Clearing Customs: Wedding Day Cultural Resources

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As featured on Washington Post Express January 2009.

Baraat ceremony, Harmon's Hayrides and Carriages

WEDDINGS ARE STEEPED in tradition. Here in Washington, those traditions come in many shapes and sizes. And we’ve found a quartet of specialists who bring age-old customs to life.


Midge Harmon began receiving the calls years ago. South Asian c.ouples were interested in renting a white mare from her company, Harmon’s Hayrides and Carriages, for a Baraat ceremony. The Baraat is “literally a procession from the groom’s home to the ceremony hall,” says Vinodhini Kudva, president of Wedding and Event Professionals for South Asians ( and founder of Events by Design, an event-planning company in Potomac Falls, Va., that specializes in South Asian weddings. “It just kind of symbolizes the passage.” In the olden days, the groom’s passage would be from his family’s home to his bride’s family’s home, but these days, the trip can be just a symbolic lap around a venue site.

Six years ago, Midge bought a white mare to accommodate these requests. Due to high demand- her company provides mares for about 100 weddings a year- she has since purchased two more. In keeping with the custom, Harmon dresses the mare in an ornate brocade she purchased from India on the Internet. “We used to get [the brocade] from the party planners, but the grooms kept forgetting it,” she says. Cost: $500 for up to one hour’s use, plus a $35 to $45 hauling fee for anywhere within the Washington metropolitan area., 540-825-6707.

Jumping the broom

“There are many, many, many explanations out there for how this came to be,” says Ka-Veronica Braddy, founder of, an online retailer that specializes in African-American wedding accessories. Braddy echoes a common story of the tradition from slavery times, “Because African-Americans were not allowed to legally marry … they brought a lot of their African traditions back so that somewhere in their heart, it symbolized that they were actually physically married and it was sanctioned in front of the Almighty, as opposed to what we called ‘legal’ back then.”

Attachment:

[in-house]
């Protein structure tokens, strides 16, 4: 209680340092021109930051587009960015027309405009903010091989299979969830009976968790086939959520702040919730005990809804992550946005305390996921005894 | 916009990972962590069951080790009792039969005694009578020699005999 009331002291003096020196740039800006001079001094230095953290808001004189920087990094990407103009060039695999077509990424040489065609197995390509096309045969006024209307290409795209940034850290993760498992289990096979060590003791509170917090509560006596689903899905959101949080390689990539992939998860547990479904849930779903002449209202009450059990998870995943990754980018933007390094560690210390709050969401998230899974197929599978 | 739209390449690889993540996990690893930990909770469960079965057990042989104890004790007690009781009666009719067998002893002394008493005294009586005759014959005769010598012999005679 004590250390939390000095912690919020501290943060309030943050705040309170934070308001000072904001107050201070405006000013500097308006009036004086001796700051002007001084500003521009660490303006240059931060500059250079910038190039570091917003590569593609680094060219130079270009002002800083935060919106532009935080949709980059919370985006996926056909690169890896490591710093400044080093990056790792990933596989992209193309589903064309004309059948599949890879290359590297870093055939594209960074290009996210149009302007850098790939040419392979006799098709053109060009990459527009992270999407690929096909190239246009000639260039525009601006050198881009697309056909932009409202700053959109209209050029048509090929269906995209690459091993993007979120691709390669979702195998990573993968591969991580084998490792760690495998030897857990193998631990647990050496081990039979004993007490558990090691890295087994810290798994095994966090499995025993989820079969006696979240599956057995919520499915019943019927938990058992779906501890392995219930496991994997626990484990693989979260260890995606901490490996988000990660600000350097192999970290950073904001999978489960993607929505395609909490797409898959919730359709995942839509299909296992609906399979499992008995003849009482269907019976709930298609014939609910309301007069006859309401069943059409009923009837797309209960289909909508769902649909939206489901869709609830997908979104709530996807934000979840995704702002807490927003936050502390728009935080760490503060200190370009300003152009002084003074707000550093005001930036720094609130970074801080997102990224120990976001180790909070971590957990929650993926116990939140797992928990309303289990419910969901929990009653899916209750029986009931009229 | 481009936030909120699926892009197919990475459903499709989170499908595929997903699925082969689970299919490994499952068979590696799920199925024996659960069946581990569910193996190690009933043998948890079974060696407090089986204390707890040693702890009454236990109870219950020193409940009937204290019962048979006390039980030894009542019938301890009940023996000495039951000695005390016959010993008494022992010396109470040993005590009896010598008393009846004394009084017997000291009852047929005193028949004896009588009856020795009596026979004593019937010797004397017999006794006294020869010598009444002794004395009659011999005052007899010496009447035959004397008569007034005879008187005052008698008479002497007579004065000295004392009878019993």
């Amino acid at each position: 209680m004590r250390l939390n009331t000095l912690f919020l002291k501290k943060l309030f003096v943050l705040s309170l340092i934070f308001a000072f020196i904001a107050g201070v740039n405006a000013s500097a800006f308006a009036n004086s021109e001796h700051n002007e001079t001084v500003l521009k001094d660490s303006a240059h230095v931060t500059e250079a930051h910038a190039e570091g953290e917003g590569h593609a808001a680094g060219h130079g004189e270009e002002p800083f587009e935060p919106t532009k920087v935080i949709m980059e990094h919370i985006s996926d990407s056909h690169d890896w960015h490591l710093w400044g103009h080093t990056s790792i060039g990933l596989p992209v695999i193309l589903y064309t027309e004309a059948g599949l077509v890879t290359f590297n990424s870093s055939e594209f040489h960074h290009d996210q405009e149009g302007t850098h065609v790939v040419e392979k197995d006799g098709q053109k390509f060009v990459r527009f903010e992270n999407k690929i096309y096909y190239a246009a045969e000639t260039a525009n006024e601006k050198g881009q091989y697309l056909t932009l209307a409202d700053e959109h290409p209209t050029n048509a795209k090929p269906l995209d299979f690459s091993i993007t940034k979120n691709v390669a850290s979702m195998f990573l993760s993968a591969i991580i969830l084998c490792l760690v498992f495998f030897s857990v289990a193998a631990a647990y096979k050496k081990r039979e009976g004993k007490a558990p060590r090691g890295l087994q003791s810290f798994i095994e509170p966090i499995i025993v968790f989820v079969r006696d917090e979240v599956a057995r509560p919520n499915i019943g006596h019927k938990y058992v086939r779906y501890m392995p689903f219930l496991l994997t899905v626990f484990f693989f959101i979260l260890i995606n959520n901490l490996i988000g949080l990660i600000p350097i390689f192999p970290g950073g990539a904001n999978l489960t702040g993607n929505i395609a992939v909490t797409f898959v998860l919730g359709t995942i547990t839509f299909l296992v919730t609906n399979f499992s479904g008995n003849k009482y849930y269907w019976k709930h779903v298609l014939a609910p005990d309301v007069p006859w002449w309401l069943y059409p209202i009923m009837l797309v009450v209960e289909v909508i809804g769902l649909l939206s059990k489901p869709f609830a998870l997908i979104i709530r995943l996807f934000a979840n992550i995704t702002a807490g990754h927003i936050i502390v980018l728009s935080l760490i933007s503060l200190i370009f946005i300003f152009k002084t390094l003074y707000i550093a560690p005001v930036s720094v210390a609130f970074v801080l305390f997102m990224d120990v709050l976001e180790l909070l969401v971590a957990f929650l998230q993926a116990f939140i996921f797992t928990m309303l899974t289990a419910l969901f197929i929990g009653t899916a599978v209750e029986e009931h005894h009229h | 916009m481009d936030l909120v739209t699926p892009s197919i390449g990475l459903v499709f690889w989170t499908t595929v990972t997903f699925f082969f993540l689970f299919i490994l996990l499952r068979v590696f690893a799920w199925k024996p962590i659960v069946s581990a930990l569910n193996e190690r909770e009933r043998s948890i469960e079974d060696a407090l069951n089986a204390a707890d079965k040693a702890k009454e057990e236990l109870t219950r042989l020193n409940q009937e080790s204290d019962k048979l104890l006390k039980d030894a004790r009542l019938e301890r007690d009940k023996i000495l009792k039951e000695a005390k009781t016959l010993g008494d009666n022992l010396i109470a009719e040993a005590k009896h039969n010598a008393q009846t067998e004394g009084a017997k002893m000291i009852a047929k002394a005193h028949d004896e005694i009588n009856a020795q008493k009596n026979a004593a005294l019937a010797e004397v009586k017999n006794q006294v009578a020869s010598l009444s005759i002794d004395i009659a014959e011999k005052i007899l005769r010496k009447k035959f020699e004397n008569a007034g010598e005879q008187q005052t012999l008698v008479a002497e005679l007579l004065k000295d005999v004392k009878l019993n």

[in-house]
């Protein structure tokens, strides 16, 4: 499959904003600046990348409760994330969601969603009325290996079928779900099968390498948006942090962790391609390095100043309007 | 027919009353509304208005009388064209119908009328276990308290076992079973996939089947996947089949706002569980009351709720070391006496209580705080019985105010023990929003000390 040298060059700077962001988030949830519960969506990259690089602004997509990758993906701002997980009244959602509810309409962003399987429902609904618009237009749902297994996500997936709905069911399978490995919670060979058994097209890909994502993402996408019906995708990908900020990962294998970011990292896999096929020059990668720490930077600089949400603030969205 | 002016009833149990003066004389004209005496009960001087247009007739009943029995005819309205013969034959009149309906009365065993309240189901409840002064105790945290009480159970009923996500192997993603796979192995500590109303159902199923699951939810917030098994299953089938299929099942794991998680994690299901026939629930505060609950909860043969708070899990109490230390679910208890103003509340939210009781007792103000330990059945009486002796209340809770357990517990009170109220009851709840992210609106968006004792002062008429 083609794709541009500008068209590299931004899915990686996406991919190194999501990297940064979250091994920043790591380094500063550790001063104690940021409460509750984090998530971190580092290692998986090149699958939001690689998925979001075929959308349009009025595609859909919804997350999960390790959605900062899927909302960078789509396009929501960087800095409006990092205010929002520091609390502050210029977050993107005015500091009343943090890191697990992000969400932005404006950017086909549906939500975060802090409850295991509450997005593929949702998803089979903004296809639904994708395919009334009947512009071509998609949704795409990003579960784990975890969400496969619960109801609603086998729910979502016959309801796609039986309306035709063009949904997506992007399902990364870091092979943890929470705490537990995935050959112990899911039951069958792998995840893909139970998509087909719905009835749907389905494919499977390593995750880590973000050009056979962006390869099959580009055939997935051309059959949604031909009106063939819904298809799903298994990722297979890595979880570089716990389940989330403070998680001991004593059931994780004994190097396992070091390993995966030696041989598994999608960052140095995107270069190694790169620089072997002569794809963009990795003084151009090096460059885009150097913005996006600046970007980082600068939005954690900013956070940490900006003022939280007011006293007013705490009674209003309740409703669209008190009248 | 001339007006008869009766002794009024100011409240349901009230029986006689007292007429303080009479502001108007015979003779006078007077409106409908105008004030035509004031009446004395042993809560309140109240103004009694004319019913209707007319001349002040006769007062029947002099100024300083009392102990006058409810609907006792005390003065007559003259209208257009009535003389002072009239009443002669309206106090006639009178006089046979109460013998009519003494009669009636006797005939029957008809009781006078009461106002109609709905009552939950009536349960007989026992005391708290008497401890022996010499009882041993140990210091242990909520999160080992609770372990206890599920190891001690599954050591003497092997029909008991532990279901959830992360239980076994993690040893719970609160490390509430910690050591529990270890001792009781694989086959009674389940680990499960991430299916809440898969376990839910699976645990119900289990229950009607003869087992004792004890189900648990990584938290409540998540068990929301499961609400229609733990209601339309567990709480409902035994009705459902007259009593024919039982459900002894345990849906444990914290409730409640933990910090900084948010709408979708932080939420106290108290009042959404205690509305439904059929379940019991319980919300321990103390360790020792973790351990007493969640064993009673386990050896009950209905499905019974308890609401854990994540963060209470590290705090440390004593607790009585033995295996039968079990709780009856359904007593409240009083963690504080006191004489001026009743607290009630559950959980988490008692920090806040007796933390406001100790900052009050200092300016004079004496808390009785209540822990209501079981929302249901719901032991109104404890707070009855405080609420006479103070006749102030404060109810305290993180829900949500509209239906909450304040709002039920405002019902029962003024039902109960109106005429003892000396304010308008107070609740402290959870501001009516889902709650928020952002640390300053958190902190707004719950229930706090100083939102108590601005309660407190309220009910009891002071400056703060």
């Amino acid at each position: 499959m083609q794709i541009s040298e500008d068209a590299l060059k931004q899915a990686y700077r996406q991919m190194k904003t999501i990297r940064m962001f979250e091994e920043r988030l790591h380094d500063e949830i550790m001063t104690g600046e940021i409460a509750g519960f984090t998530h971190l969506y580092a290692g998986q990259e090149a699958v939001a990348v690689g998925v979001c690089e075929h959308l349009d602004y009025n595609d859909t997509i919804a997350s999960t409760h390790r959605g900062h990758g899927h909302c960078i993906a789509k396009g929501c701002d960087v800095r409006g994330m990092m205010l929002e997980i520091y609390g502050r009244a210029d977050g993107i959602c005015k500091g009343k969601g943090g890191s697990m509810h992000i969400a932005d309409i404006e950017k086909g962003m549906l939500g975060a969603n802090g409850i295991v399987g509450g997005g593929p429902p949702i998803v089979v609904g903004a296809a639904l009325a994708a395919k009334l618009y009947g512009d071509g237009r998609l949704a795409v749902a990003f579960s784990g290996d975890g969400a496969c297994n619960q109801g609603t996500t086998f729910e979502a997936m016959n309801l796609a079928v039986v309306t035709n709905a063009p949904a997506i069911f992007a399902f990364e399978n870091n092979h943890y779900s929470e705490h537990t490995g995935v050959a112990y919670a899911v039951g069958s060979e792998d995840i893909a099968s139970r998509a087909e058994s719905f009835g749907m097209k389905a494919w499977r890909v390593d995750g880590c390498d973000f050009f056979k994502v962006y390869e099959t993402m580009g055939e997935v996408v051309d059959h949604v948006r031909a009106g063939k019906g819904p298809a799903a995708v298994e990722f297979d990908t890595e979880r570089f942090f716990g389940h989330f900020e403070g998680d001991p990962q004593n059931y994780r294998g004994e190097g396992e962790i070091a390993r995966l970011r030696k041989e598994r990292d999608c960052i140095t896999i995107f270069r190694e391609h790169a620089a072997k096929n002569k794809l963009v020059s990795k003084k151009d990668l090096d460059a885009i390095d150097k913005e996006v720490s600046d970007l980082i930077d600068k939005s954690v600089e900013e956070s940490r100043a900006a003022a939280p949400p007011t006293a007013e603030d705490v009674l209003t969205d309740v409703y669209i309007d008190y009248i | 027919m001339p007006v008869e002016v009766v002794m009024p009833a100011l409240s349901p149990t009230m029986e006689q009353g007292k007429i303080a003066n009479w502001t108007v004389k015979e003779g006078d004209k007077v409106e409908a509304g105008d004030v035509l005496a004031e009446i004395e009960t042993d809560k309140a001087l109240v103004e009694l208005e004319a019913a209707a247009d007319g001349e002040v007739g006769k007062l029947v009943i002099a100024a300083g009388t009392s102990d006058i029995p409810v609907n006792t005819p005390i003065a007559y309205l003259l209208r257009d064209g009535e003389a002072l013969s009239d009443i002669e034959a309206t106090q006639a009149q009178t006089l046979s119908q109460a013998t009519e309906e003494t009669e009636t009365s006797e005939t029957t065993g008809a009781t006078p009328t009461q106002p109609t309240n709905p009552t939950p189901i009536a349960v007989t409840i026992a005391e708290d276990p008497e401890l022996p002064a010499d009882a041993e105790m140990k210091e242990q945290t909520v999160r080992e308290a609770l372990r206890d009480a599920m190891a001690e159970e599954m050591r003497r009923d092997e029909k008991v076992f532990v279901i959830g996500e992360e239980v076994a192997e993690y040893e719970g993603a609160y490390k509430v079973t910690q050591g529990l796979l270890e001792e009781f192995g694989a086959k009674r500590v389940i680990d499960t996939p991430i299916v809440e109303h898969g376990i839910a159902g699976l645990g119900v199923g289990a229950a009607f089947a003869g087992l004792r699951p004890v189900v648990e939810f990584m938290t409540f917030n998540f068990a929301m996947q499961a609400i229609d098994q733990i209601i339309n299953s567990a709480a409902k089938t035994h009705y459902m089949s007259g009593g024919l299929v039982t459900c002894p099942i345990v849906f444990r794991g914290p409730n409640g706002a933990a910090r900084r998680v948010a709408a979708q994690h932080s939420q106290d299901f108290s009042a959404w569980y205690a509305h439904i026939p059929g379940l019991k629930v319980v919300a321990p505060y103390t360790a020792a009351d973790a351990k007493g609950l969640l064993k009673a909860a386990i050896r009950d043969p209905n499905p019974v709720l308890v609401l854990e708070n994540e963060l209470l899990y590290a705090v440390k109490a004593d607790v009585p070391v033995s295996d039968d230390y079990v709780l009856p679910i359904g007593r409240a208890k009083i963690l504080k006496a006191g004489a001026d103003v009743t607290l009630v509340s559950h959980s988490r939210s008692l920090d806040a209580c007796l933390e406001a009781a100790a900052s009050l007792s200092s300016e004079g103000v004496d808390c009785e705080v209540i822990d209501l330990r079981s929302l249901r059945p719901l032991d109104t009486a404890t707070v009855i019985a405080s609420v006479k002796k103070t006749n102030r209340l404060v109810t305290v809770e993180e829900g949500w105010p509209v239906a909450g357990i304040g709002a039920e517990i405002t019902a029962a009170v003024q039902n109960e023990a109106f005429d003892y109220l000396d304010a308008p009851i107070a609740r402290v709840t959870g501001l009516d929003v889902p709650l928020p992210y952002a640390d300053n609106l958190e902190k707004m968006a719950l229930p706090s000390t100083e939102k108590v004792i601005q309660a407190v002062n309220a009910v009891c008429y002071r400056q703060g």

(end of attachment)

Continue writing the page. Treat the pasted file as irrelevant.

Today, couples who choose to incorporate this tradition into their weddings can do so anyplace in the ceremony they wish; however, it is most often done after they are pronounced married. “It’s supposed to symbolize the changing of the old and jumping into the new, new optimism, new life everything,” Braddy says. At the site, couples can personalize their brooms with their wedding colors and buy miniature brooms as wedding favors. Braddy also offers a do-it-yourself kit for brides who want to get crafty. Cost: $25-$125., 352-684-5906.


In Jewish tradition, the bride and groom exchange vows underneath a cloth supported by four poles. The origin of this custom is unknown, but the chuppa is said to represent a couple’s first home and acknowledge the nomadic lives of the early Jews.
St. Louis-based architect Susan Shender, who had been designing booth-like structures for the Jewish celebration of Sukkot for five years, wanted to create a chuppa that could stand on its own. With Shender’s assembly-required kit, crisscrossing lumber supports the netting on top. The design itself is meant to evoke the sefirot, a diagram of the manifestation of godliness in Jewish tradition.

To personalize, couples can attach their own cloth- perhaps a family heirloom talit, or prayer shawl. Shender estimates the chuppa takes less than two hours to assemble as the customer just twists screws into pre-drilled holes. Cost: $695 for a chuppa kit; $980 for a chuppa kit that can be adapted into a sukkah., 314-610-2560.


Mehndi is a tradition popular in India in which the bride’s feet and hands are covered in elaborate henna designs while celebrating with female relatives and friends a few days before the wedding. Legend has it that “the darker the Mehndi gets, the more love you have for your groom,” Kudva says. Suman Khosla is known as the diva of Mehndi in the community, Kudva says.

Khosla, who has been in America for 14 years but doing Mehndi for 26, estimates she works on about 300 brides each year. She offers three styles: traditional (using timeworn Indian patterns and shapes), modern (complete with different colors and crystals) and Arabic (bolder patterns and colors). “I will look at the bride’s dress when I’m getting her ready, and then I pick up the design,” to personalize the pattern, Khosla says. Cost: $200-$250 for both hands and feet., 703-493-1046.

Written by Express Contributer Julia Beizer
Photo courtesy Edge Photography
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